#SusanEats: Sushi and Champagne, a perfect food pairing

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tokyo restaurant sushi champagne taittinger susan wong

Beer and sake have traditionally been obvious choices at the sushi bar, but as a recent meal at one of my favourite Nairobi sushi watering holes reminded me, for the N-th time (I’ve lost count), Champagne and sushi is one of the best food pairings.

Tokyo Restaurant is rustic and serves Japanese and Korean cuisine on Kolloh Road in Nairobi, with a beautiful garden, and hence a destination restaurant for me. Chef Shin has taught many sushi chefs in the region, moved his Tokyo brand around the city of Nairobi over the years and is a champion of body temperature rice with toppings ranging from that to cool, but never cold. You see, sushi rice is an underrated art that requires superb execution. With sushi, toppings are 30 percent, and rice is 70 percent. If you get the seasoning, temperature or pressure of the rice wrong, you’ve pretty much ruined the melt-in-your-mouth experience. It’s all about balance, and Champagne definitely inspires balance when it comes to the sushi experience.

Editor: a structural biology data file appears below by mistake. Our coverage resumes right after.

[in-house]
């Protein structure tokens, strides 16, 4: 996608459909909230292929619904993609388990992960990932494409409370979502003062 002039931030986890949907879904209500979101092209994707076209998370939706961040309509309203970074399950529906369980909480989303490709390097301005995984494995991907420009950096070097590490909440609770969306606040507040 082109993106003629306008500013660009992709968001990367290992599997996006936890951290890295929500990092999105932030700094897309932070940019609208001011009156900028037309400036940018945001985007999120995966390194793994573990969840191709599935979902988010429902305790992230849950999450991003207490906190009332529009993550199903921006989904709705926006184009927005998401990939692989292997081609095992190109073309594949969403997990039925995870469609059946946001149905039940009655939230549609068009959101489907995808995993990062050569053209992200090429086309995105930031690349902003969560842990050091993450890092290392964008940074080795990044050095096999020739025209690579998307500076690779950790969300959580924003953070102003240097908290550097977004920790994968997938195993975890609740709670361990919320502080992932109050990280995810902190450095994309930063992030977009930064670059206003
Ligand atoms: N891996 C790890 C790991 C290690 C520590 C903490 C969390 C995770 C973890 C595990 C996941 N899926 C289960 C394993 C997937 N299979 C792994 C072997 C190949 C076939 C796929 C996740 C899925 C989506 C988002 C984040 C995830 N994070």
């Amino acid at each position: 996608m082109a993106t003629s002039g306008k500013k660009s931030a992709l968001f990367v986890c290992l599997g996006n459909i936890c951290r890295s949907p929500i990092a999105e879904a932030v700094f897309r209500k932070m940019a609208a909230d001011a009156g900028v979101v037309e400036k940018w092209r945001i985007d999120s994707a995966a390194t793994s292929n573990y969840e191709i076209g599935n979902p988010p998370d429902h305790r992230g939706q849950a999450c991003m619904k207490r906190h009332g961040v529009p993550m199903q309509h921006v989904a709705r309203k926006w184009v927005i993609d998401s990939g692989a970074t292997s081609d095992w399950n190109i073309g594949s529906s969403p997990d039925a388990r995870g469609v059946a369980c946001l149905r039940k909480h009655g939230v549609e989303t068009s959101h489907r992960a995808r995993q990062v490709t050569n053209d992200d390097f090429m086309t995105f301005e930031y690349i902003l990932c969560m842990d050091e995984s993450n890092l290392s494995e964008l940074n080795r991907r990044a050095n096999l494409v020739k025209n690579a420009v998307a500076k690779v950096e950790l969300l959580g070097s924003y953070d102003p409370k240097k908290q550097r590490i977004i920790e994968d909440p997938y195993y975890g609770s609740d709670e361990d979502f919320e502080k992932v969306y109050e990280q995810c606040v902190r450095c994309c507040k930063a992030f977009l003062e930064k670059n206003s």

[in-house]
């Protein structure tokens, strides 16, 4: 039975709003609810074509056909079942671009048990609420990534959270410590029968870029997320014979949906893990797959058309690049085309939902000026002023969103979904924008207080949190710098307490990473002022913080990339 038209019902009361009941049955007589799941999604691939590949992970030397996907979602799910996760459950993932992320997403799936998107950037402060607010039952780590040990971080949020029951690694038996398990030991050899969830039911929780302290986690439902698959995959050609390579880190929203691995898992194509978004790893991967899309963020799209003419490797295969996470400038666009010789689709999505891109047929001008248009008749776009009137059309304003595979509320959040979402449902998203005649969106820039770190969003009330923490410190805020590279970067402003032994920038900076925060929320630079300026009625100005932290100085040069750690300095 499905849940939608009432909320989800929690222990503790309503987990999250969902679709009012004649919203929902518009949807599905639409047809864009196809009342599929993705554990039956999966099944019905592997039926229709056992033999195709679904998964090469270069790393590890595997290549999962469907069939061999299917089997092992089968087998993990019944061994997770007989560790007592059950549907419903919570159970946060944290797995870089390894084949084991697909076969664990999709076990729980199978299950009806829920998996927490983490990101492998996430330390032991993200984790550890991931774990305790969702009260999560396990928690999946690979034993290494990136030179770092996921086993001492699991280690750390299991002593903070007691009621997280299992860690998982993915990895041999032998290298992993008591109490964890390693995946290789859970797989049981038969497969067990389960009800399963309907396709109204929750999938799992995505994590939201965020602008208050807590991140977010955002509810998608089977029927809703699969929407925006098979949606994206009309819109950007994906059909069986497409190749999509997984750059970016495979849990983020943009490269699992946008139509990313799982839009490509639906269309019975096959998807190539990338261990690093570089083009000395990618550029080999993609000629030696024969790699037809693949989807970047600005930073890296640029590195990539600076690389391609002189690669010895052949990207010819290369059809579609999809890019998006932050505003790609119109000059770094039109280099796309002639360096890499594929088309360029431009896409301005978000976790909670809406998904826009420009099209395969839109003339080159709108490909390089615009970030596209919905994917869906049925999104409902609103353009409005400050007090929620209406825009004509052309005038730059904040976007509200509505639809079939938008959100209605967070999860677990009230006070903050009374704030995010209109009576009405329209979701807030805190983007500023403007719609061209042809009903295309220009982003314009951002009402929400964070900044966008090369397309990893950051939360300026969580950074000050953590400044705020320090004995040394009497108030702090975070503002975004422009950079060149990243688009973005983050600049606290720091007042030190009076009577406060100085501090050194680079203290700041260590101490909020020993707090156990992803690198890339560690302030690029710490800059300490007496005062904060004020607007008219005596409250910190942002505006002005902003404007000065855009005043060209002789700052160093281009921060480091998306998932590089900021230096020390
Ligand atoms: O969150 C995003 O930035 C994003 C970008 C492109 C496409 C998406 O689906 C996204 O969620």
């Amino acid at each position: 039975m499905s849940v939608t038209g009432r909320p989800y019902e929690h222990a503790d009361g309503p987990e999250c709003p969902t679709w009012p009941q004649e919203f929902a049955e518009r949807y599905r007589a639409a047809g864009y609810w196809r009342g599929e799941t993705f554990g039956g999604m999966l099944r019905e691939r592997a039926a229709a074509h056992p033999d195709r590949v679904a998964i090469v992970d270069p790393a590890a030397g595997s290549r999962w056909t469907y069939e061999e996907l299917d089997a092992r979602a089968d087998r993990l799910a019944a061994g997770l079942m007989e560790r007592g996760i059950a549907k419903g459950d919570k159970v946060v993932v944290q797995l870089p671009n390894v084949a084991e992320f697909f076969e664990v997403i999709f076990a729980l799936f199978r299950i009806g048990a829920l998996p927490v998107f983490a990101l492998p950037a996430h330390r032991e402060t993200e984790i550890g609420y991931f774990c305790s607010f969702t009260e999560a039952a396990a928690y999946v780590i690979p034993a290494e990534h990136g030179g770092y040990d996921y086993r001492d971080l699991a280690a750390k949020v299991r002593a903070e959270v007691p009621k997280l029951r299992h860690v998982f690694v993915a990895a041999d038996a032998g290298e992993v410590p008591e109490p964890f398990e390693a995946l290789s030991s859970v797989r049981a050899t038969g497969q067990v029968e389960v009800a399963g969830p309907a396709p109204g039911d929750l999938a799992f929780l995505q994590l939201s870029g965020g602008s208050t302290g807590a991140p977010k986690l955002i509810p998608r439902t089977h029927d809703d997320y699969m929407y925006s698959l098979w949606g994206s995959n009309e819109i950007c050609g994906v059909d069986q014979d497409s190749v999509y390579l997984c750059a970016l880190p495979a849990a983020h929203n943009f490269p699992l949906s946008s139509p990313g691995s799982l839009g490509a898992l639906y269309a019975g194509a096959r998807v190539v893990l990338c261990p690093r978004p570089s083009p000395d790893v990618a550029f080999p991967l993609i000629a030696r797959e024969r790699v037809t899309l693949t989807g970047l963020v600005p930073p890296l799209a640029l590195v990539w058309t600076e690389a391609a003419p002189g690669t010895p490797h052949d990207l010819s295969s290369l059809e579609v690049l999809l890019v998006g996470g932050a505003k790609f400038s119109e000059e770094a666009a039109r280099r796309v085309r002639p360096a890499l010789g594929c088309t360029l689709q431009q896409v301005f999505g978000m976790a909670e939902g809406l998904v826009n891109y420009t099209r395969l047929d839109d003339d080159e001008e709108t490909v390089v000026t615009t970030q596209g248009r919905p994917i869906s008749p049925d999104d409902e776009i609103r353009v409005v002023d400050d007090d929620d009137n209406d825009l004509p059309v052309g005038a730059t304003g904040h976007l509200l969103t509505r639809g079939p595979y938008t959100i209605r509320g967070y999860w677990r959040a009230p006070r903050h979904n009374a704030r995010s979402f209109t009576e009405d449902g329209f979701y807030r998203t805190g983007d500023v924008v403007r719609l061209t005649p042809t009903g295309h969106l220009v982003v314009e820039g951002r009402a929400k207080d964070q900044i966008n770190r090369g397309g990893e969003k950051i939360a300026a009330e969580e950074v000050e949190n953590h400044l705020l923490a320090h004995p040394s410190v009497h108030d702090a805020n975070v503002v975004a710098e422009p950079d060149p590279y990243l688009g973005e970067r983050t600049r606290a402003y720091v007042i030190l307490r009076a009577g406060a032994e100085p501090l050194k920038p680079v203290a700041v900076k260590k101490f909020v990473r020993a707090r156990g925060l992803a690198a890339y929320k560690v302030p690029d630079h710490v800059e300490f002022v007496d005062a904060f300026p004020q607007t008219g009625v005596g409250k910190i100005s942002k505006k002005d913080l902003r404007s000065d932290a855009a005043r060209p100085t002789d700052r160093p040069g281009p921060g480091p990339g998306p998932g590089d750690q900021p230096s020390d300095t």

The vinegar and sometimes sugar in the sushi rice, soya sauce, pickled ginger and even the wasabi were initially used to aid safe consumption of raw fish. Today, it has become a unique taste combination that can be easily complemented by the crisp acidity, fruit and citrus notes, and refreshing nature of Champagne.

When you happen to have a glass of Taittinger Brut, as I did recently, the experience paired with a fatty piece of raw salmon is unbeatable. Whether moulded on nigiri or in a roll or on its own as sashimi, the blend of Chardonnay and Pinot Noir wisps away the natural oiliness of the fish and complements its delicate flavours with soft notes of apples, blackberries and citrus with a subtle minerality and creamy finish, which echoes the salmon’s, framed with fine bubbles.

Many, myself included, still feel that sake is the best partner for sushi because of the rice. But when it comes to sashimi or applications where rice plays a smaller part, yeasty Champagne is definitely a versatile option that makes sense and keeps the palate cleansed so you can experience more nuances of the sushi.

If you’re one of those diners who shy away from raw fish because of the fear of a strong fishy and slimy taste, Champagne will definitely change that perception. However, please remember, a fresh piece of raw fish should always have a clean texture and is beautiful to look at, never slimy or smelly.

Taittinger’s rendition of a Brut is superb, dry, crisp and beautifully balanced. With a perfect piece of salmon nigiri: Absolute culinary paradise.

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SUSAN WONG

Susan Wong is the Editor of Capital Lifestyle, a resident photographer, an award-winning journalist, radio presenter, full-time adventurer, long-time admirer of anything edible, and a spicy food athlete at Capital FM.

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